Here’s the type of frustrating CEBP example I have heard over and over again: Wouldn’t it be great if just before our delivery trucks were 5 minutes from a customer’s house an automated system called the customer to tell them the delivery was almost there and asked them to confirm they were home and ready to receive the shipment. Firstly, if we did this would it improve our business? Would it save us money? Would it make our customers happier? If the answer was “yes” to one, or hopefully more of these questions, then secondly does our business process support this? If we don’t have GPS tracking to know when our delivery trucks are near the delivery location how can we “trigger” a communication? In order to communications-enable a business process you first have to have a defined business process.
Now assuming you have an understood and automated business process, communications-enabling the business process most often requires that you modify the existing application(s) source code in order to undertake specific communications activities as a result of specific business triggers. This means if you have developed your own line of business applications you can certainly communications-enable them; however, if you are using purchased applications, only the application vendor can choose to add CEBP to these applications. Without access to the source code you cannot add CEBP to most applications.
With the Lync platform, if you have access to an applications source code, adding presence status indicators (to show when specific individuals or department members are available) or click to communicate buttons (to IM, call or video available individuals or departments) is very straightforward. This is the type of presence integration SharePoint allows when you see if a document author is online should you wish to click and ask her/him an immediate question.
The Lync SDK conveniently provides a number of Lync controls that can easily be added using Visual Studio to any of your existing .NET Windows or web applications. For instance, adding a presence indicator, Lync contact card, and click to chat or call buttons to an existing application is usually a ten to fifteen minute exercise.
Granted, presence indicators and click to communicate functionality may or may not fall within your definition of CEBP. On the one hand, being able to “short cut” or “expedite” a process by directly communicating with a relevant individual often does improve business efficiency. On the other hand, because this intervention is a manual workflow step, as opposed to an automated one, under certain definitions this would not qualify as “true” CEBP.
Luckily, the Lync platform also provides the Unified Communications Managed API (UCMA) that allows complex communications-enabled applications to be built. Using UCMA, applications can facilitate special communication scenarios such as interactive voice response applications (using touch tones or speech recognition), outbound call distribution (e.g. emergency notifications, account balance warnings), IM notification applications, call monitoring, billing, and interactive automated query applications.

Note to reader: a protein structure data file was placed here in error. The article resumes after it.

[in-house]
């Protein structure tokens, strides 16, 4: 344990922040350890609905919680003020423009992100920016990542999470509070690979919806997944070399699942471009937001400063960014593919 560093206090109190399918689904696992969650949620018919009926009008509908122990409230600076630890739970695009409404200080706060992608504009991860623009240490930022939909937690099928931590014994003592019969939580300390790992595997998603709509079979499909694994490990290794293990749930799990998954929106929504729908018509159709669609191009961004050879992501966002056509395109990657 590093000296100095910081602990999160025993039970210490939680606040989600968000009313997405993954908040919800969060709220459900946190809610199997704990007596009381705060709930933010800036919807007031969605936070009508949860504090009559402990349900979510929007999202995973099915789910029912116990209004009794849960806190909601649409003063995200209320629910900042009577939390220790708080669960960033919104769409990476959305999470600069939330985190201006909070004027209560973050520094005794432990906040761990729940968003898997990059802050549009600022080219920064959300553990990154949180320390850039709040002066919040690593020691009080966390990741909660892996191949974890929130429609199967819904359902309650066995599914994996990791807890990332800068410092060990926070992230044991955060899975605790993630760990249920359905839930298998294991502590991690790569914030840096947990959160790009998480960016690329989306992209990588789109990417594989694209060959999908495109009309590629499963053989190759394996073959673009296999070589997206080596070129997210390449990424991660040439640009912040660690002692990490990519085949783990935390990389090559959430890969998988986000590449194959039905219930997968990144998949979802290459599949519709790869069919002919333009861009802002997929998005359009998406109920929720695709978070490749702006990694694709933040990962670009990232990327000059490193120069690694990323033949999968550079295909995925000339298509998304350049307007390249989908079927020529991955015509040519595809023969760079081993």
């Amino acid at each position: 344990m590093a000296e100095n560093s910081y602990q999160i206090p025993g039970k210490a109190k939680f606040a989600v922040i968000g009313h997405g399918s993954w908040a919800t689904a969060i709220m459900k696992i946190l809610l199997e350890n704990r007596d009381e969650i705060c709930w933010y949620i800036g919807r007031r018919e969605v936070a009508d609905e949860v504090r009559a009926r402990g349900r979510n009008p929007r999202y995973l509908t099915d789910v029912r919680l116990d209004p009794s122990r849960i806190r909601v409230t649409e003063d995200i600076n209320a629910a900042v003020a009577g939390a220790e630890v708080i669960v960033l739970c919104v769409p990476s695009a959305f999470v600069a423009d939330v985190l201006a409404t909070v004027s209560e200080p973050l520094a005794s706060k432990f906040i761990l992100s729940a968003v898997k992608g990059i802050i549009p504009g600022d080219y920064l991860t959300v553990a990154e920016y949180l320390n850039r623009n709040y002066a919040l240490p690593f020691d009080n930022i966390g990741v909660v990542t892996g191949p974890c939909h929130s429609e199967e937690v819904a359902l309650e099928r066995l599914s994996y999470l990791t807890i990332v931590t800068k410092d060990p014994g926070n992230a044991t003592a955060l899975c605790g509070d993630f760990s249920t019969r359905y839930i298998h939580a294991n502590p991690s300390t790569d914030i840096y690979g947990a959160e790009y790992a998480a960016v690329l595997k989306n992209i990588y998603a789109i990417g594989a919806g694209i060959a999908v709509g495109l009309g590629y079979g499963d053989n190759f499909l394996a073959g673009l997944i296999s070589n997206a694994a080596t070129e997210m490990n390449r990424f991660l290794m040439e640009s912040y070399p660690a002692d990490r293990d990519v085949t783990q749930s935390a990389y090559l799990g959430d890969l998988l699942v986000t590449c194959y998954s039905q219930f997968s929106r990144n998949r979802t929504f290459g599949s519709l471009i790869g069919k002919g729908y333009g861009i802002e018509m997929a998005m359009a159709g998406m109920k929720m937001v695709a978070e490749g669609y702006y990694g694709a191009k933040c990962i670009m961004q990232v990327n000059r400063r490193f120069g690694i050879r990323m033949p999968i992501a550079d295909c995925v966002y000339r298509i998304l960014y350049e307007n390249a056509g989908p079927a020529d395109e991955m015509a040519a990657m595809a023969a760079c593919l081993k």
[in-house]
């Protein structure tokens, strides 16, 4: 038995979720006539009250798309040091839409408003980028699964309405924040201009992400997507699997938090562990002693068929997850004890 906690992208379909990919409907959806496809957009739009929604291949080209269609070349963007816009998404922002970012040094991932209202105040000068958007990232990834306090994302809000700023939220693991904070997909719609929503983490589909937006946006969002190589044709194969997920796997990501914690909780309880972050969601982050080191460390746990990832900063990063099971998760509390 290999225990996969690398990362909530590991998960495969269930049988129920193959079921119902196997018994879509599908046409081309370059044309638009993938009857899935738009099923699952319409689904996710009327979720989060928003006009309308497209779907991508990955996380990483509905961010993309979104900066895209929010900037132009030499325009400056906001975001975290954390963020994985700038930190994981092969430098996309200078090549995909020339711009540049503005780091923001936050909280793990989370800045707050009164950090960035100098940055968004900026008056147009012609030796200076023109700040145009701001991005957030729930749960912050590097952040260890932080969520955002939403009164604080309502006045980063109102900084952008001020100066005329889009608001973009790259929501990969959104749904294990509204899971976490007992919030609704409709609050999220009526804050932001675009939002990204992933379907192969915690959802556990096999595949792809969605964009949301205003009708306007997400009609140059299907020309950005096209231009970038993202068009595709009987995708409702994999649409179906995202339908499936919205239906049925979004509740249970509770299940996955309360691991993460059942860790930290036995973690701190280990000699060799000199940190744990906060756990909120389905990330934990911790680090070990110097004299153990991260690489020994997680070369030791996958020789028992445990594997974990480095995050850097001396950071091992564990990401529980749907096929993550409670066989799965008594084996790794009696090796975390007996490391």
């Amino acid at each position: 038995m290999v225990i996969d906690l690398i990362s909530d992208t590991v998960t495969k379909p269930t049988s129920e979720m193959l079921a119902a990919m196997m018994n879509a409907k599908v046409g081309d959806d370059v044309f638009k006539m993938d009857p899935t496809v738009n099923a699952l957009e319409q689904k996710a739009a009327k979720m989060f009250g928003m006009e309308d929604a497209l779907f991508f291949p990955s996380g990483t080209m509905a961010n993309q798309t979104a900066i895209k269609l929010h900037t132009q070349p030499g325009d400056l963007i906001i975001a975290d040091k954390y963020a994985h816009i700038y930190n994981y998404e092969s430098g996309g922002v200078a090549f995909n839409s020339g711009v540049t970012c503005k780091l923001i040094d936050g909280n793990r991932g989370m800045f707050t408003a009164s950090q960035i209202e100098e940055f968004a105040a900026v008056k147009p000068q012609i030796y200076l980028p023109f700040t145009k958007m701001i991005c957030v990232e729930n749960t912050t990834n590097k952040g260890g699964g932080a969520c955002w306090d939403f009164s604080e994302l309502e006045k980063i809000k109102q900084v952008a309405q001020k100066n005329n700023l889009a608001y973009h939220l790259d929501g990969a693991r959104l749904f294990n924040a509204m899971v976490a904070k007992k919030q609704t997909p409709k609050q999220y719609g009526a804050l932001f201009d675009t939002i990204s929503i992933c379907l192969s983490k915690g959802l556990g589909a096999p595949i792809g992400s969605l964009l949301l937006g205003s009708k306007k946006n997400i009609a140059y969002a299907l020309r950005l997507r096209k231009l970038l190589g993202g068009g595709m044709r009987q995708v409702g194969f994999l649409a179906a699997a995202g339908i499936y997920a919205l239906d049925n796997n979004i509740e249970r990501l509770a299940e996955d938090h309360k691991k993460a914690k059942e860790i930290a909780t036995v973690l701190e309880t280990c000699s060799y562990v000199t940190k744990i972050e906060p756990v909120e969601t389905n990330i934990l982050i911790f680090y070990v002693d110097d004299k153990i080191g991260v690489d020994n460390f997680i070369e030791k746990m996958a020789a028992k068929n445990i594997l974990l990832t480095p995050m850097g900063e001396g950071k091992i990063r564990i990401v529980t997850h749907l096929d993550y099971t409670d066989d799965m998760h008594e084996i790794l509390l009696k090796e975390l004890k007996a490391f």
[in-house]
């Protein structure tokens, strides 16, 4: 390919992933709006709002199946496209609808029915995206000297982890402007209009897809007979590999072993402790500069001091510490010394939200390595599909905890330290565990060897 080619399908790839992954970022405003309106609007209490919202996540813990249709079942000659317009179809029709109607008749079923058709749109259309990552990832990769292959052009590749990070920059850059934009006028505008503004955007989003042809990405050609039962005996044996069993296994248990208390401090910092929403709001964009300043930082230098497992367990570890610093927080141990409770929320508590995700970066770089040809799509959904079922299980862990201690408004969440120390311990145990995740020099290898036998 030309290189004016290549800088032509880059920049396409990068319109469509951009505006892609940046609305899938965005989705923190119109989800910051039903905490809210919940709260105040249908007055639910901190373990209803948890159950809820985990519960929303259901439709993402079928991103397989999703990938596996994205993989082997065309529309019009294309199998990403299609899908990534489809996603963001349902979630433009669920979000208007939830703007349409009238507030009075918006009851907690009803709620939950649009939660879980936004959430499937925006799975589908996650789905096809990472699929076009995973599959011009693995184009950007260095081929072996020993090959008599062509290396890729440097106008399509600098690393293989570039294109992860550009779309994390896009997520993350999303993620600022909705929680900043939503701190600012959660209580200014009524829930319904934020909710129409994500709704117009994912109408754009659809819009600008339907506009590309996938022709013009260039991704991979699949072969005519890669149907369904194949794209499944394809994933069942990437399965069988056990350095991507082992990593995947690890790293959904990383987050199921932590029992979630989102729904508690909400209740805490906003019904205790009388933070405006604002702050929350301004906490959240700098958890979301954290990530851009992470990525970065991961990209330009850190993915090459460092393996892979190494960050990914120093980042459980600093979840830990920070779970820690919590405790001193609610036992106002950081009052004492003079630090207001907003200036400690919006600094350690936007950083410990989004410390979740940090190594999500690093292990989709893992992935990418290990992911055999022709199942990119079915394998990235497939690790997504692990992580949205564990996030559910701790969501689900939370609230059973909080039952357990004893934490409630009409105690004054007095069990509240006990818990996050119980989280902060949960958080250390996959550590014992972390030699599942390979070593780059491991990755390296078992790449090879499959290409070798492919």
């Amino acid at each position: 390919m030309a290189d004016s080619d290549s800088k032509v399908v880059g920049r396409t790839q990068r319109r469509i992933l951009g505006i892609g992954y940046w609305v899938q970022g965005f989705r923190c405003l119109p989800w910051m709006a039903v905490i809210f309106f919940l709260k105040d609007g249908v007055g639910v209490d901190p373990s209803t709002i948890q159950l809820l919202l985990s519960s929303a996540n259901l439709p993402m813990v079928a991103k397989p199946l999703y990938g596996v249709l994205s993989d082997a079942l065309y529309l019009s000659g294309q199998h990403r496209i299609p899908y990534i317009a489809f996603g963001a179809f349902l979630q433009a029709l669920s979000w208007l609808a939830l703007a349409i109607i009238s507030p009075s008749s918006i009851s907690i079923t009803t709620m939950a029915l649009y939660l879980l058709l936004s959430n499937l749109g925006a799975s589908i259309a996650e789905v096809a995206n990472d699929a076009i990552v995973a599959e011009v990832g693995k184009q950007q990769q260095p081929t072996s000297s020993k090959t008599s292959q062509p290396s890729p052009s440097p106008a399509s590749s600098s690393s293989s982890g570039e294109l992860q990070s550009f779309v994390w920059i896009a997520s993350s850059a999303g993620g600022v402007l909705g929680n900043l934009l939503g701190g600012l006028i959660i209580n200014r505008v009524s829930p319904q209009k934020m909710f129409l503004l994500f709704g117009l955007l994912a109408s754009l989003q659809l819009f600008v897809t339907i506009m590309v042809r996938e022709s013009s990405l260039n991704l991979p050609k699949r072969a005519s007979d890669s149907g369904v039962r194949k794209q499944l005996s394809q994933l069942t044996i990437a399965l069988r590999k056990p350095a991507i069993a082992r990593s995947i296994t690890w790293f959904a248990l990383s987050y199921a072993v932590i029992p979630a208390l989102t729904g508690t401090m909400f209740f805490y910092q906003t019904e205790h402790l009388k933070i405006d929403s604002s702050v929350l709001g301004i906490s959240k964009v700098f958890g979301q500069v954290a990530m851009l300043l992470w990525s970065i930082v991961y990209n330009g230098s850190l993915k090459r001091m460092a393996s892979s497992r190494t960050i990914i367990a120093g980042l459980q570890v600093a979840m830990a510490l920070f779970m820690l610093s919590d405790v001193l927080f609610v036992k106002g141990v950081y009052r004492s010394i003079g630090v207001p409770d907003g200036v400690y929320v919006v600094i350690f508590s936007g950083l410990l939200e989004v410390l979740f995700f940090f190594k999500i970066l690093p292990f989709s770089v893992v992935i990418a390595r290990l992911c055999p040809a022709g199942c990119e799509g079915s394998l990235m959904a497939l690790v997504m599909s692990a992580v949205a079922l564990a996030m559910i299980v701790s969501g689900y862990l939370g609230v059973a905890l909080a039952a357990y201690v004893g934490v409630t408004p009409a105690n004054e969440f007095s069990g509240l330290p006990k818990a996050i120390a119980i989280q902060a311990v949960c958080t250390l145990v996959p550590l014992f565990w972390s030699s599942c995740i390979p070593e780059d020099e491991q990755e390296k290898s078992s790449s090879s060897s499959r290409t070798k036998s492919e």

UCMA applications can act as automated agents responding to speech or IM instructions. UCMA applications can also initiate bi-directional conversations (not just notifications) in response to specific business process triggers. For example, a UCMA application could find an approver (based on presence state) could then IM information to an available person (or persons), solicit a response and then initiate further workflow steps based on the response(s). As an aside, if you want to dive deep into the power of UCMA, I highly recommend the book Professional Unified Communications Development with Microsoft Lync Server 2010 by George Durzi and Michael Greenlee.
This year I have personally had the opportunity to explore the power of UCMA and CEBP as I was involved in designing and developing a knowledge reinforcement tool (www.triviaengine.com) that uses an engaging, e-Learning "game show" format and leverages the Microsoft Lync platform. Trivia Engine uses presence information to invite a person to an online “edutainment” game show based on when they are available (and specific business process engagement rules such as time of day, number of times to “nag,” etc.). Other business process triggers, such as someone beating your score, cause Trivia Engine to re-engage. The well-defined UCMA SDK allows .NET developers to build robust, highly available and highly scalable applications such as Trivia Engine.
Modality Systems, with its LyncMe product line, and Clarity Consulting, with its Clarity Connect contact center and custom CEBP applications, are two other organizations who have developed several CEBP solutions based on the Lync platform. These, along with many other organizations, serve as further examples that while Jon may be correct in saying Microsoft’s “messaging about CEBP is less pronounced than what you see from other UC vendors,” it may be that Lync provides the strongest CEBP application platform available today.
In conclusion and summary:
- CEBP is relatively new and somewhat unproven.
- Successful CEBP should make your business more efficient.
- Vendors choose to define CEBP to “flatter” their own product set.
- It is most often the “BP,” business process, portion that causes the most headaches when implementing CEBP.
- Lync is a fantastic CE, communication enablement, platform.
- If you have developed your own line of business applications, and have the source code, adding presence and click to communicate to these applications is straightforward with Lync.
- Microsoft has a long history of courting the developer community and the APIs and SDKs they have released to leverage the Lync platform literally empower millions of existing .NET developers to build some great solutions to extend Lync.
- As a channel partner there is a fantastic opportunity around Lync CEBP but as Jon and I highlight you should proceed with caution and carefully manage customer expectations.
Now it is your turn. Are you interested in CEBP? Have you had success or challenges with CEBP solutions? Please let us know your thoughts related to CEBP by commenting below.